When tribal business required him to travel, Dana took the train to Washington, D.C., which he jokes elicited some complaints from the other tribal members who went with him. He's only taken a few trips since his tenure as chief ended. An avid long-distance runner, he said he drove to the Boston Marathon and another time to Vermont to participate in a fundraising run.
Dana said he turned down two jobs that would have required frequent travel. And he and his wife, Lori, believe that flying should be limited to military and lifesaving flights. It's a decision, Dana acknowledges, that often sparks passionate responses on social media from his followers when he posts about it.
"Lori and I, we live a very simple, local life," he said. "We grow our own food. We hunt. We gather. But we’ve lived our life. We don’t need to go flying. We don’t need to party. We don’t need to run ultras in Spain or in the Alps. So we’ve committed ourselves, because we’ve listened to the science."
To offset, or not?
The aviation industry says it's taking steps to make air travel more climate-friendly. Many airlines offer so-called carbon offsets, programs that allow passengers to purchase credits for a small fee, to compensate for the carbon dioxide emitted during their flights. The fees fund projects, such as tree-planting programs, for example, that are supposed to reduce carbon in other areas.
Relatively few air passengers, about 1-3%, chose to purchase carbon offsets for their flights, according to the Air Transport Action Group, which represents the commercial aviation industry. And many, including NASA jet propulsion scientist Peter Kalmus, are deeply skeptical of carbon offset programs.
"Suppose the carbon offset is planting trees that are supposed to take up the same amount of carbon as what your flight emitted. If you can't prove that those trees are still going to be around, or your equivalent trees, 1,000 years from now, then that carbon offset is meaningless," says Kalmus, who started a forum called No Fly Climate Sci for academics and others who given up flying. "Carbon offsets are very much enabling business-as-usual."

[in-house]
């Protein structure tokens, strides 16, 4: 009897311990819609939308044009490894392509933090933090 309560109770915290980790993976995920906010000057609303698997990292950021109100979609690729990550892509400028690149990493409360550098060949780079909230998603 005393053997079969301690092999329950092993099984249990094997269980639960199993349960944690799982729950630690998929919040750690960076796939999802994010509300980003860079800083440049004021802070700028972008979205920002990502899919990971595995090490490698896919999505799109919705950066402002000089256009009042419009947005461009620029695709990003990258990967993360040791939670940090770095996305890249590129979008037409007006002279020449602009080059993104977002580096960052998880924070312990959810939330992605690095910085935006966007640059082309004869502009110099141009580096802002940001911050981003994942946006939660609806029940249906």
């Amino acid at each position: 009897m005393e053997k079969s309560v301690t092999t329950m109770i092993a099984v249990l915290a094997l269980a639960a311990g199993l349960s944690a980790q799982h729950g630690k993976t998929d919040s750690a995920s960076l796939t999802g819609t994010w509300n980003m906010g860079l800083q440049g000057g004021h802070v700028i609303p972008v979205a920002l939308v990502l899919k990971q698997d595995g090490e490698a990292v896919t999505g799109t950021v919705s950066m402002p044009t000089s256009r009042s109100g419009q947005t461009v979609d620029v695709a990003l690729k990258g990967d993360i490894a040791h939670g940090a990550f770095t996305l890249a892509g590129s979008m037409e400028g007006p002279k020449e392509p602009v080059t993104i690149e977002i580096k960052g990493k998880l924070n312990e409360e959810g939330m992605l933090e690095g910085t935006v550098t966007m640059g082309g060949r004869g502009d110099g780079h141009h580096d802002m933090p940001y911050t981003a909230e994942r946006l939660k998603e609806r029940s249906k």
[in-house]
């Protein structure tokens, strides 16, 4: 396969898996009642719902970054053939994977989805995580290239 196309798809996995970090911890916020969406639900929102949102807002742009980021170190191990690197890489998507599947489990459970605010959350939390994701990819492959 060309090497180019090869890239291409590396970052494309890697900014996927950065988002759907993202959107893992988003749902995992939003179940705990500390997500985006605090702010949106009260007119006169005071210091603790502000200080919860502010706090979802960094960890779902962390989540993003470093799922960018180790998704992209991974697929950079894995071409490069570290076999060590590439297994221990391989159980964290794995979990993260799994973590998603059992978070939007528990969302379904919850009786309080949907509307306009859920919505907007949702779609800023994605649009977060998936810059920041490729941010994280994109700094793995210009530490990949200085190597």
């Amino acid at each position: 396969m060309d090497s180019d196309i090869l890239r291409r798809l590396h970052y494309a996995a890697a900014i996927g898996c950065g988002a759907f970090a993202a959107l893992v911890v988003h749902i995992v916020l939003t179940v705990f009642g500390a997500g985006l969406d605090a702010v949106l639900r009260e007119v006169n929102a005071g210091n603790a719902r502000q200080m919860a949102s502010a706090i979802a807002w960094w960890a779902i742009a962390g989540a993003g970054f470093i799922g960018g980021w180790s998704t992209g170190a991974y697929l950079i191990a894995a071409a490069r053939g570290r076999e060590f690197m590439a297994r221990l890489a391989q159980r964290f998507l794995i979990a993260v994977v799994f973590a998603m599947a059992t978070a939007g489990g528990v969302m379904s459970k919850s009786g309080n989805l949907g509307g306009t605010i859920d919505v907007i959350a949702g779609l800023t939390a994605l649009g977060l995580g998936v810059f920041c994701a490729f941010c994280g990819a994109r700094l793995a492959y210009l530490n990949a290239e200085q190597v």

"Grow all the lettuce you want," he said. "Walk to work if you want, and bike to work if you want. That’s all great stuff. But as soon as you take that flight you’re going to nullify it, and it’s not an offset. The carbon is in the air."
And though the aviation industry is developing sustainable jet fuels and other technology intended to make flying more efficient, Kalmus and others argue that widespread adoption will take too long. Plus, those technologies are expensive. The International Council on Clean Transportation suggests trillions of dollars in technological investments may be needed to reduce carbon emissions from air travel by 2050.
For some other climate-conscious Mainers, the decision to fly or not is less clear cut.
"There is a part of me that could say, 'well for God's sake, everybody else is flying,'" Sullivan said. "'I'm going to fly. How come I have to not to fly, you know, just because I'm conscious of this?'"
As she prepares for flight to Crete, Sullivan said she tries to live a low-carbon life. She's installed heat pumps and solar panels at her house. She's cut back on eating meat and avoids buying anything new. She acknowledges these are not major sacrifices but said she tries to think about the impact that her own everyday decisions will have on the planet.
But when her friend suggested they travel to Greece, Sullivan jumped at the chance. Part of the allure, she said, was reliving a trip that she and her friend had taken 30 years ago, when they were free of concerns about a rapidly warming planet.
"There was sense of endless nature, endless time," Sullivan said. "And we were younger as well. I think I wanted to get that feeling back."
As for Sullivan, she said her return flight to Maine in the coming days may be her last. But there's little indication that the anti-flying movement is taking off, at least in the U.S.
Air travel to and from Portland — and across the country — has nearly returned to pre-pandemic levels, jetport officials said. And the annual number of air passengers is projected to double by 2050.